Transform Manifesto Principle #7: End Duplicative Work. Create Reusable Data Objects

by | May 4, 2024 | Digital Transformation, Model-Based Enterprise

Data contained in documents must be available as authoritative and reusable data objects.

This is the seventh and final article in a series about the principles of the Transform Manifesto. If you want to start at the beginning, go here.

A young cousin of mine graduated recently with a Masters degree in aerospace engineering and went to work for a large aircraft manufacturer. He was quickly surprised and disappointed by how much manual labor was required of him – manual labor that didn’t add value and didn’t require the skills he had learned in school.

One of his jobs was to create work instructions containing information from company specs and industry standards. He spent hours a day copying, pasting, and when necessary, manually rekeying content (like requirements, tables, equations) from PDF files into Word documents and into requirements management systems. He said that whenever he manually rekeyed an equation, he couldn’t help but think of the potential disaster if he got it wrong. And months later, if changes were made to any of his sources, he repeated the manual process again to create updated materials. 

Any data extracted and used in other applications is tracked for its location, usage, and status with a live dynamic link back to the authoritative source.

Transforming documents into digital model data bestows each individual data object with its own immutable “address” in the knowledge graph which can then be embedded into other applications or documentation. In the SWISS platform, this is not a copy-and-paste process, but rather “incorporation by reference,” and the process is as easy as drag-and-drop. Any number of authors can use consistent, authoritative data objects to create new compositions (like a set of assembly requirements). Updates or modifications to the individual requirements automatically propagate throughout the digital thread and notify downstream users. This not only minimizes the risk of errors, but also enhances collaboration, reduces manual labor, prevents duplicate work, and eliminates delays.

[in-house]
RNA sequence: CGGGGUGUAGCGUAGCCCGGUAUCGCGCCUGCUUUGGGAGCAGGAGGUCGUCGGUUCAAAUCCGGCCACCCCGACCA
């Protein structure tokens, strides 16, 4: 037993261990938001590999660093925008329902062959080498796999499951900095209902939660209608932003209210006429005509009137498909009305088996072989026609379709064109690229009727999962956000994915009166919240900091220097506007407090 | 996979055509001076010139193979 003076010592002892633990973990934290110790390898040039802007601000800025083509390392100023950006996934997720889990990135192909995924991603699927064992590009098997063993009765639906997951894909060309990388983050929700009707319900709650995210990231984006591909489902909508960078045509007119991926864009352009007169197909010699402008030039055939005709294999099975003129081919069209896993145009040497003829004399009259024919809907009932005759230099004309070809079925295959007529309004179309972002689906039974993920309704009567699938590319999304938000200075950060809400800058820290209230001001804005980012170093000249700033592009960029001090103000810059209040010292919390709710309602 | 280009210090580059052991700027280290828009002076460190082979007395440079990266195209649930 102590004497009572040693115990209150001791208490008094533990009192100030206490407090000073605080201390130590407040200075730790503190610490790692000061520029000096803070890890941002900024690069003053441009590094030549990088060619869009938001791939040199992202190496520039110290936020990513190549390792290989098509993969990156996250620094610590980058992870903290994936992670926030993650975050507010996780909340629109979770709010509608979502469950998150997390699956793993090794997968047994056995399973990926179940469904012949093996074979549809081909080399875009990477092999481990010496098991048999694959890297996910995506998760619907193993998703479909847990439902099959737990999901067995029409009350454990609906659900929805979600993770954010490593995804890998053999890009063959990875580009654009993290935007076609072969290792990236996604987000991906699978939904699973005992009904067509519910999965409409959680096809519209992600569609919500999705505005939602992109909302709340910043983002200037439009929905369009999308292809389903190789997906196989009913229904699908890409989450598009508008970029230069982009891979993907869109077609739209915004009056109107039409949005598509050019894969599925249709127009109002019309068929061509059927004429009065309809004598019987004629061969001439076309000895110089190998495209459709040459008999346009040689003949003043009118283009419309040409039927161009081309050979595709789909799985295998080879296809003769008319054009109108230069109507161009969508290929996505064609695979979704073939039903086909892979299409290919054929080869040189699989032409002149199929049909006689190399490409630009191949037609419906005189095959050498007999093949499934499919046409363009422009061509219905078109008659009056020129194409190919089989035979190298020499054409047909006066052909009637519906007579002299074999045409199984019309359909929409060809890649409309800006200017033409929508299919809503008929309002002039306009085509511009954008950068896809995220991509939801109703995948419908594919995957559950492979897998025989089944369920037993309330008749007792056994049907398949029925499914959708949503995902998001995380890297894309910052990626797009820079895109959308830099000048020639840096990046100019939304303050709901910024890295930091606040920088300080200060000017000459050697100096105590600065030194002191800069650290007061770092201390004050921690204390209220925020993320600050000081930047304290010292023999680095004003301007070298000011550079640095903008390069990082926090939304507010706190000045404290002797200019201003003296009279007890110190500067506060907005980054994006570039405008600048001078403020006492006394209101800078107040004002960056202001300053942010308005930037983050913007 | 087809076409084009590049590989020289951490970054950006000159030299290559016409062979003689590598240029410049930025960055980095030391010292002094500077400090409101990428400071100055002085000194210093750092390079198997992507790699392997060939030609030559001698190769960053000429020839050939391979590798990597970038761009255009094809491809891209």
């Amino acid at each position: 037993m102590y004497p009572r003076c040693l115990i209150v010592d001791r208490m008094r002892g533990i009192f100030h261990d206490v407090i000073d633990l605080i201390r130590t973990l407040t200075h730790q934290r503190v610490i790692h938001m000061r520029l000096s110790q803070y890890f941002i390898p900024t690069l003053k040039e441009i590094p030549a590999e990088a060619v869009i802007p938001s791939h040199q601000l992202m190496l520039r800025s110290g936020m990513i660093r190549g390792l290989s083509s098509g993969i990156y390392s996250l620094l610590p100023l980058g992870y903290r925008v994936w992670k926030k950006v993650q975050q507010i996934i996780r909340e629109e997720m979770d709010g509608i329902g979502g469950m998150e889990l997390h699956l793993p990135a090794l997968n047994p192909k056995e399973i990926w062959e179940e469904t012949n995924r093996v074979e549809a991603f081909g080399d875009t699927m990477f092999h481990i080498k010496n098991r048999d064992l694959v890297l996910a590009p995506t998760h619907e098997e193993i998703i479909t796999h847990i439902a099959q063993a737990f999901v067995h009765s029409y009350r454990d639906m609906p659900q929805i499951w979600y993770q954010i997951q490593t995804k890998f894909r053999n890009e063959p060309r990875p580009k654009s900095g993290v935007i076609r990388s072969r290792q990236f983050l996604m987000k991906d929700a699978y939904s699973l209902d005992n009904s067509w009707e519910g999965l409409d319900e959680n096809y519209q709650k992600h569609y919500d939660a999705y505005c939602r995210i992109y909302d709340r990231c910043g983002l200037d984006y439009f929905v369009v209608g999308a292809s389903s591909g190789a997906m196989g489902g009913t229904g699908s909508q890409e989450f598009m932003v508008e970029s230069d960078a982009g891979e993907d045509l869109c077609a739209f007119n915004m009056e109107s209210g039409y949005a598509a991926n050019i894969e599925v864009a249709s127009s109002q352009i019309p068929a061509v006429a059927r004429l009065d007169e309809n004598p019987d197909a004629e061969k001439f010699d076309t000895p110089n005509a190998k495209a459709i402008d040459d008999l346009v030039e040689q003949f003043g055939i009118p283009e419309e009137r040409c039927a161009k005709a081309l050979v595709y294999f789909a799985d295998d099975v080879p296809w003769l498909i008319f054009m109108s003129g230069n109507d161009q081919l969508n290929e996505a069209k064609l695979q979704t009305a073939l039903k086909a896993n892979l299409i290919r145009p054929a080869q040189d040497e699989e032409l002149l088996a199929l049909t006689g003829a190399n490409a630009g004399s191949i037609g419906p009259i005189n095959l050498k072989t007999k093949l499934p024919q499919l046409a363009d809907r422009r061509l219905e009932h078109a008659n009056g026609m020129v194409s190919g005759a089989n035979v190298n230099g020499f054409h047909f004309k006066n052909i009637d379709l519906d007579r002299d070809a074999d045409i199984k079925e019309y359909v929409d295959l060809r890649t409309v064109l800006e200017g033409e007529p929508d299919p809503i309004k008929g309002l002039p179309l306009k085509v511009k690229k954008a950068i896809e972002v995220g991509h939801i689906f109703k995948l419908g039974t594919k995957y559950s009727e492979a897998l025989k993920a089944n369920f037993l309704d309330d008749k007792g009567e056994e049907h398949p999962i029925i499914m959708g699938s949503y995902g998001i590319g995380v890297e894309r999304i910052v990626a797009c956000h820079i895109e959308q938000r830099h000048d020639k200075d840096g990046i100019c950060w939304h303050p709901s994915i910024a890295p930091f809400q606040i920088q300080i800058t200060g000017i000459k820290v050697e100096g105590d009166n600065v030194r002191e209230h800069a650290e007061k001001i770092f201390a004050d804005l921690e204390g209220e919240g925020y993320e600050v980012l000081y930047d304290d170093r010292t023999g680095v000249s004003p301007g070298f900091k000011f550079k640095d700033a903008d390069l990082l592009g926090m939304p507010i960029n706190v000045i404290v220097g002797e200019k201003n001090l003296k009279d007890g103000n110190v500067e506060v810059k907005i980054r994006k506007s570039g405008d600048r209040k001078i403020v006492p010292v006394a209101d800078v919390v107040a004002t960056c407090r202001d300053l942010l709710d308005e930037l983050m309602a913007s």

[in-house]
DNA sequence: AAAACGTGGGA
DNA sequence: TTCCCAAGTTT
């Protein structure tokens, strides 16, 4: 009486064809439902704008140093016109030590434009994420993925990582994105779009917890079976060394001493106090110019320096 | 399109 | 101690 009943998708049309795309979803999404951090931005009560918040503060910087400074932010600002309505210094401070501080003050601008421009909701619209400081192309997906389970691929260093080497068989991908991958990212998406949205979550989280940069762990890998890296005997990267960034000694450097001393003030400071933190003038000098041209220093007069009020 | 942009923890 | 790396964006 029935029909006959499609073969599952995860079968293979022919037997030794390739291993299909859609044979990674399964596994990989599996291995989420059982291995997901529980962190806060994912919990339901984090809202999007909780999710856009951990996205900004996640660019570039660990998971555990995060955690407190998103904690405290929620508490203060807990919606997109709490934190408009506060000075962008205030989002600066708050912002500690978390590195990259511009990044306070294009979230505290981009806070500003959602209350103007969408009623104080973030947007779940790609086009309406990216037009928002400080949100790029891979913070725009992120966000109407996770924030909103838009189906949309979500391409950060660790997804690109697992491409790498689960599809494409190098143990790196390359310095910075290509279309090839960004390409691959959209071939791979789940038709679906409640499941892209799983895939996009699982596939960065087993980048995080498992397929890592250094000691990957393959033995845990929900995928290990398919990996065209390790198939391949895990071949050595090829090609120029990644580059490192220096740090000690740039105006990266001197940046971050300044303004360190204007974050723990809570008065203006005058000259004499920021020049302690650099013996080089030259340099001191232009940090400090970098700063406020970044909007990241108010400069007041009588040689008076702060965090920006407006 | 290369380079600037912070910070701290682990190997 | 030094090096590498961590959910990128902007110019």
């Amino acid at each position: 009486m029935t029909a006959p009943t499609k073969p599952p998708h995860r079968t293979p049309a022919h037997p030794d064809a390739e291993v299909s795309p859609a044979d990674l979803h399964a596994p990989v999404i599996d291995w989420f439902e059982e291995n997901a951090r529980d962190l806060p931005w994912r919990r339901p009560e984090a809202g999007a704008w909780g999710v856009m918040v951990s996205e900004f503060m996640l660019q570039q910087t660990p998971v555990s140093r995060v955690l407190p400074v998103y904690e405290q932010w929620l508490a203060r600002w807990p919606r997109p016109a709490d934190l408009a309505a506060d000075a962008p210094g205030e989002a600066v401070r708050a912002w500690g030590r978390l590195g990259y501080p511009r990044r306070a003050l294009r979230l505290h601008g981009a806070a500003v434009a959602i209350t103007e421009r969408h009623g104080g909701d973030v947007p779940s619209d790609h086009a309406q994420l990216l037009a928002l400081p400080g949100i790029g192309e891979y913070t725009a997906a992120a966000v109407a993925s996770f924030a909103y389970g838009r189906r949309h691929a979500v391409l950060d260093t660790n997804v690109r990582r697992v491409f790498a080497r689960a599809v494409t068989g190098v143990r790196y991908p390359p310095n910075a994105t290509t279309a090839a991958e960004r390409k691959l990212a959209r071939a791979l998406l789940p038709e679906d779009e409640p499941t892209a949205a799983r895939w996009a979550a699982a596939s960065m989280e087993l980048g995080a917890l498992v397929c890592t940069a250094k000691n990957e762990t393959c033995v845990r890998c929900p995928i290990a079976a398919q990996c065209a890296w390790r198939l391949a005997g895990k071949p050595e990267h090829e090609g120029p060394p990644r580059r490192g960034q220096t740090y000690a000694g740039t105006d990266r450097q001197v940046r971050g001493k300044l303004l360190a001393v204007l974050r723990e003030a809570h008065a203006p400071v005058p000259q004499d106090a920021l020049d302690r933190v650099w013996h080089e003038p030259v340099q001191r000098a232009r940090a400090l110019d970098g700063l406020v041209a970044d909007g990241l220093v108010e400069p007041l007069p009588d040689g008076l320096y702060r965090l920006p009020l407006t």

Importantly, any data that is extracted and used in other applications is tracked for its location, usage, and status with a live dynamic link back to the authoritative source. Including proprietary or copyrighted data in work instructions, test plans, or other documentation no longer means that it disappears into the ether, but instead it remains a part of the larger network of authoritative data.

Most great innovation is built on the shoulders of giants. In the context of engineering, most requirements, work instructions, test plans, and compliance checklists consist of data from multiple internal and external specs and standards. In other words, engineers create new ideas from old ones. But doing so shouldn’t involve such tedious, time-consuming, and risky manual labor. It’s up to information publishers and technology providers to build workflow solutions to solve these problems.

What do you think? Do you spend too much time copying, pasting, and manually rekeying data? If you want to reduce manual labor, errors, and frustration, let’s talk.

If you want to read all seven principles of the Transform Manifesto, start here.